Gov. Dannel P. Malloy began showcasing the potential fallout from the state’s budget standoff Monday at The Lyceum in Hartford, where he held a roundtable on looming setbacks in the fight to end homelessness.
Updated at 3:27 p.m.
Malloy, in a three-page veto message, said the legislation would perpetuate the harmful effects of bad economic policy and institutional segregation. It is Malloy’s first veto of the session.
The monitor’s latest bi-annual review of the care provided by the Department of Children and Families showed that more than 40 percent of children in sampled cases did not have all their needs met. In about a third of the cases, needs went unmet for at least six months.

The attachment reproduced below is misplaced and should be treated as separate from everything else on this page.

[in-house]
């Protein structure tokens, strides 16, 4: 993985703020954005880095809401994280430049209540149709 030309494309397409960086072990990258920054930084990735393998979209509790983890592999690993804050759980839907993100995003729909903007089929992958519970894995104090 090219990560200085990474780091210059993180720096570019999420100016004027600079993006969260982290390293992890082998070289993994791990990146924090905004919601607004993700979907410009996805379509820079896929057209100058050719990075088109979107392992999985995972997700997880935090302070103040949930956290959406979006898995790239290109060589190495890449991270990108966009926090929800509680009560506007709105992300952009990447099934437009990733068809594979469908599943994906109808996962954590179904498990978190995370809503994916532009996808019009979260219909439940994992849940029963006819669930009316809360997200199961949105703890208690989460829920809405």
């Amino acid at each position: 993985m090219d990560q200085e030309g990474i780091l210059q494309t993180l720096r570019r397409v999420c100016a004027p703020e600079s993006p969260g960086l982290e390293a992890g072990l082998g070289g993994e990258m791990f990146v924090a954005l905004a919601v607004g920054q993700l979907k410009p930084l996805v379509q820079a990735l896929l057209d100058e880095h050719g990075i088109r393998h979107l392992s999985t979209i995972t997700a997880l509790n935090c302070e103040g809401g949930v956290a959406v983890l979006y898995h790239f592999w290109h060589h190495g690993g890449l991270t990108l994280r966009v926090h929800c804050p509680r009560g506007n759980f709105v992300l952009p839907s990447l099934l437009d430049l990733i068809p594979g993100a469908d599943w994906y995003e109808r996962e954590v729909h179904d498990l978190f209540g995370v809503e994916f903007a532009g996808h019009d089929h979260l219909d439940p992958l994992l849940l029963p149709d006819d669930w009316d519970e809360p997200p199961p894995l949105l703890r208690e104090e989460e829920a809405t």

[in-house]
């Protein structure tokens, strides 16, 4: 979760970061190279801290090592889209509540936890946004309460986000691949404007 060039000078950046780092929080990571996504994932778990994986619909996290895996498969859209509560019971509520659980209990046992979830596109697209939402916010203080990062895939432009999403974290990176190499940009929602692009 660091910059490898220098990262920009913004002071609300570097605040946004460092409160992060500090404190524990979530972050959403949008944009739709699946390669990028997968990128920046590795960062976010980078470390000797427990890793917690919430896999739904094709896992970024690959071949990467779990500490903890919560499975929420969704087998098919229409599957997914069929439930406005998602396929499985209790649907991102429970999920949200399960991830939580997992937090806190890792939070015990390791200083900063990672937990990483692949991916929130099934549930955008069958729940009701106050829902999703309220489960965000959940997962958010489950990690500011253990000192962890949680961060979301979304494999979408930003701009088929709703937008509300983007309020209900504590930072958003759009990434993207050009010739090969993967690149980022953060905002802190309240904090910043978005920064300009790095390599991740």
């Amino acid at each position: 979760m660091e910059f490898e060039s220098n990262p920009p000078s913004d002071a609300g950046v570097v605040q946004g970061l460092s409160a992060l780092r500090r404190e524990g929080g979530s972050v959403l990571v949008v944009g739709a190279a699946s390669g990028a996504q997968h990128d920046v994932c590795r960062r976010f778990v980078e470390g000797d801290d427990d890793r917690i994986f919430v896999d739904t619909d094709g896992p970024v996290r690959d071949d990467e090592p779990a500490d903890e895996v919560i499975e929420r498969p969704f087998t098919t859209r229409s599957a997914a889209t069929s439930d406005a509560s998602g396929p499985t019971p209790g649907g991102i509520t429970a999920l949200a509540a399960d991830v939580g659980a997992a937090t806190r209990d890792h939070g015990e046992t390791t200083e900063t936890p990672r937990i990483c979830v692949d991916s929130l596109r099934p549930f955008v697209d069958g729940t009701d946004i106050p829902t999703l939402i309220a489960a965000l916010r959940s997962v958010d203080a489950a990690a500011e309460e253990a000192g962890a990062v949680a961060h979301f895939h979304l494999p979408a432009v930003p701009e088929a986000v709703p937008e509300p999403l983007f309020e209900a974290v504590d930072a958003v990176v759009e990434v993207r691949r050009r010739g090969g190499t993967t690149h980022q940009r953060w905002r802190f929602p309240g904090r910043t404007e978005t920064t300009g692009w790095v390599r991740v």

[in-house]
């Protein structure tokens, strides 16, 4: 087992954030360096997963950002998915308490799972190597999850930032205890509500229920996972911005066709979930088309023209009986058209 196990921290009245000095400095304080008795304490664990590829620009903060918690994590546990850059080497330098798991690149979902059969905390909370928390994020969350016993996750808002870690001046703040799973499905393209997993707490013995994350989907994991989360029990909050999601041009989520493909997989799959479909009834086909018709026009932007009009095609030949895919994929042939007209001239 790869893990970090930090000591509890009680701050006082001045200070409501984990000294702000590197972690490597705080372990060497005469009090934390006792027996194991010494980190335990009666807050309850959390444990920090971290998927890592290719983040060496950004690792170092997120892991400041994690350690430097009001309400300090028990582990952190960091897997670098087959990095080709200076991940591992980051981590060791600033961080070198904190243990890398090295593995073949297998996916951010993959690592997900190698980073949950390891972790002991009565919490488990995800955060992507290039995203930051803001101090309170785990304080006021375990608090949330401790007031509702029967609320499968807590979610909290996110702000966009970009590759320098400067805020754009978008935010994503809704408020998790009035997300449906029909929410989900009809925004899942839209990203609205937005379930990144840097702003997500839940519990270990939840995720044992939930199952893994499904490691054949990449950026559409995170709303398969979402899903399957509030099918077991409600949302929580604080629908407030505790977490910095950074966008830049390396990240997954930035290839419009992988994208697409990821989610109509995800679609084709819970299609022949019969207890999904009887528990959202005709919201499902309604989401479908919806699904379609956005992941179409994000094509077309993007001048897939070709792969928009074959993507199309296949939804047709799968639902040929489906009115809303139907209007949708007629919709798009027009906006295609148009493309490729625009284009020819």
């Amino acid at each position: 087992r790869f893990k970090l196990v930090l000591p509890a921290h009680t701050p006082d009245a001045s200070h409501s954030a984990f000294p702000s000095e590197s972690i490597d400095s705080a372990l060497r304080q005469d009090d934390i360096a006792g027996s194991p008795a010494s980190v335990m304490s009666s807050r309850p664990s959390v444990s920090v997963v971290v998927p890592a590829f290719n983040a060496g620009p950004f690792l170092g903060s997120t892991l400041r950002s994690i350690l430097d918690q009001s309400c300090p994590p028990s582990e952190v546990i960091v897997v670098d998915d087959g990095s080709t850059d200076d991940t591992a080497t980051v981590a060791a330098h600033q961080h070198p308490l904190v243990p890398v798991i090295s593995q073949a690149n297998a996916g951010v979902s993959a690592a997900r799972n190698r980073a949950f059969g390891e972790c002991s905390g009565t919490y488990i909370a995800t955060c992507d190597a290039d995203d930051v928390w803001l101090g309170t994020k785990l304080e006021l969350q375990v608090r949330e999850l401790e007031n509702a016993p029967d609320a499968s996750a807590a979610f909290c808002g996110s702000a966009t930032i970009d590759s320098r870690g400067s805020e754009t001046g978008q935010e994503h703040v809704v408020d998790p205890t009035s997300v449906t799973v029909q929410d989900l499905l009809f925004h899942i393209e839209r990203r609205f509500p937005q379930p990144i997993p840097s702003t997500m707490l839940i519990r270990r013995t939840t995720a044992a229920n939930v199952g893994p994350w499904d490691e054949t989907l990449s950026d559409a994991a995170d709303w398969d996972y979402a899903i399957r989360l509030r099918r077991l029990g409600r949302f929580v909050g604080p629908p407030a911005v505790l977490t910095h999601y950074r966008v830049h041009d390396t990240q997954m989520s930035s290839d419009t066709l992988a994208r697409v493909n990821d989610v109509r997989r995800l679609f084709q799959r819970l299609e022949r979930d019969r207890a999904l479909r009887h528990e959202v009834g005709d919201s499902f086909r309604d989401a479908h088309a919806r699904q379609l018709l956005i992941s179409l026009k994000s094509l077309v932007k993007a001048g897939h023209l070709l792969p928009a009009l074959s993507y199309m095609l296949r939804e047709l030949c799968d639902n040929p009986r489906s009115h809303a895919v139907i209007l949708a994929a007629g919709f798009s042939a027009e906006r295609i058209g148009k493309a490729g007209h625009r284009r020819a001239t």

Advocates fighting to bring an end to homelessness altogether say their once-seemingly unrealistic goal may at last be reachable in Connecticut, a state that not long ago was a laggard nationally but has emerged as a model.
Nationwide, single-family home prices have recouped the stark losses sustained during the Great Recession — not so in Connecticut.
The market is changing. Families are smaller. Young people are happy, at least for a time, to rent an apartment in a walkable, interesting city or town center. Many Boomers are looking to downsize. And for a quarter century, state officials have been trying to inject more affordable housing into more communities.